* Military bases in Latin America and the Caribbean are an interlocking web that supports U.S. objectives for securing access to markets, controlling narcotics flow, and obtaining natural resources, especially oil.
* Although the United States has closed bases in Panama and Puerto Rico, it has opened an array of smaller bases throughout the region, including several that support U.S. operations in Colombia.
* Base operations and maintenance are increasingly being contracted to private companies.
The United States maintains a complex web of military facilities and functions in Latin America and the Caribbean, what the U.S. Southern Command (known as SouthCom) calls its "theater architecture." U.S. military facilities represent tangible commitments to an ineffective supply-side drug war and to underlying policy priorities, including ensuring access to strategic resources, especially oil.
Much of this web is being woven through Plan Colombia, a massive, primarily military program to eradicate coca plants and to combat armed groups (mostly leftist guerrillas of the Revolutionary Armed Forces of Colombia). In the last five years, new U.S. bases and military access agreements have proliferated in Latin America, constituting a decentralization of the U.S. military presence in the region. This decentralization is Washington's way of maintaining a broad military foothold while accommodating regional leaders' reluctance to host large U.S. military bases or complexes.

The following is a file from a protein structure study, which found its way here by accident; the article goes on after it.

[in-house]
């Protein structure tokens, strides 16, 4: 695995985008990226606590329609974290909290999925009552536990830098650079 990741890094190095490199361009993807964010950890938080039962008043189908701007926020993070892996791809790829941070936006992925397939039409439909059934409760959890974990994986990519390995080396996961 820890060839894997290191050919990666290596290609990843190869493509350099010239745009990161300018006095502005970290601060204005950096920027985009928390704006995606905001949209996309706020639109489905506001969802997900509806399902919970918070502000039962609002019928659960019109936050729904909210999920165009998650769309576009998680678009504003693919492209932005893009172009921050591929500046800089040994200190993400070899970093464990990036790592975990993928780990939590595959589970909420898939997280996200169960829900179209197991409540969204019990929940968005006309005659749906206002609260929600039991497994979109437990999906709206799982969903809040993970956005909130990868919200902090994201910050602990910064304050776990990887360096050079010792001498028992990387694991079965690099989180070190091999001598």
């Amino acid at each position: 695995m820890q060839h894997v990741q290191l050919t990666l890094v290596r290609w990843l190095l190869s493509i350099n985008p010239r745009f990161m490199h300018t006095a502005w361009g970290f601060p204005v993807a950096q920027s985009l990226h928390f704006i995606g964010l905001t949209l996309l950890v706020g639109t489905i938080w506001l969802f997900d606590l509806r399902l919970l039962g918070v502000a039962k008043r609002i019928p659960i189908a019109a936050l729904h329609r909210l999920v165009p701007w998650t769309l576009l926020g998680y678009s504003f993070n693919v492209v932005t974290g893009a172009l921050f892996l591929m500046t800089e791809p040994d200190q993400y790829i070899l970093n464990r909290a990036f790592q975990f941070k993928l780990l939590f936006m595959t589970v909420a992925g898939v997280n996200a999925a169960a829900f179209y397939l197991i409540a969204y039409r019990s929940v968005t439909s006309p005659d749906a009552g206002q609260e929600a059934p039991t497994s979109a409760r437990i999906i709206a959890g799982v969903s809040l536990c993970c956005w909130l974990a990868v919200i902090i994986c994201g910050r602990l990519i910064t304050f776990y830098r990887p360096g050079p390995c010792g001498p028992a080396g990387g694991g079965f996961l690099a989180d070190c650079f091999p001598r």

After the U.S. military withdrawal from Panama in 1999, military troops and commands were reconcentrated in Puerto Rico, adding fuel to a nonviolent mass movement to throw the Navy out of its bombing range in Vieques, Puerto Rico. On May 1, 2003, the Navy vacated the Vieques range (though it remains in federal hands) and followed in March 2004 by closing the massive Roosevelt Roads Naval Station. Regional headquarters for the Army, Navy, and Special Forces have moved out of Puerto Rico to Texas and Florida; headquarters of SouthCom (the joint command) is located in Miami.
The Navy continues to operate an "outer range" of nearly 200,000 square miles to practice high-tech naval maneuvers, an underwater tracking range for submarines, and an electronic warfare range in waters near Vieques. The ranges are used by the Navy and by military contractors to test sophisticated ships and weapon systems. The Army also has access to a large National Guard firing range, Camp Santiago, in Salinas, Puerto Rico.
In addition, the Pentagon is investing in expanded infrastructure in the region, with four military bases in Manta, Ecuador; Aruba; Curacao; and Comalapa, El Salvador, known as "cooperative security locations," or CSLs. These CSLs are leased facilities established to conduct counternarcotics monitoring and interdiction operations. …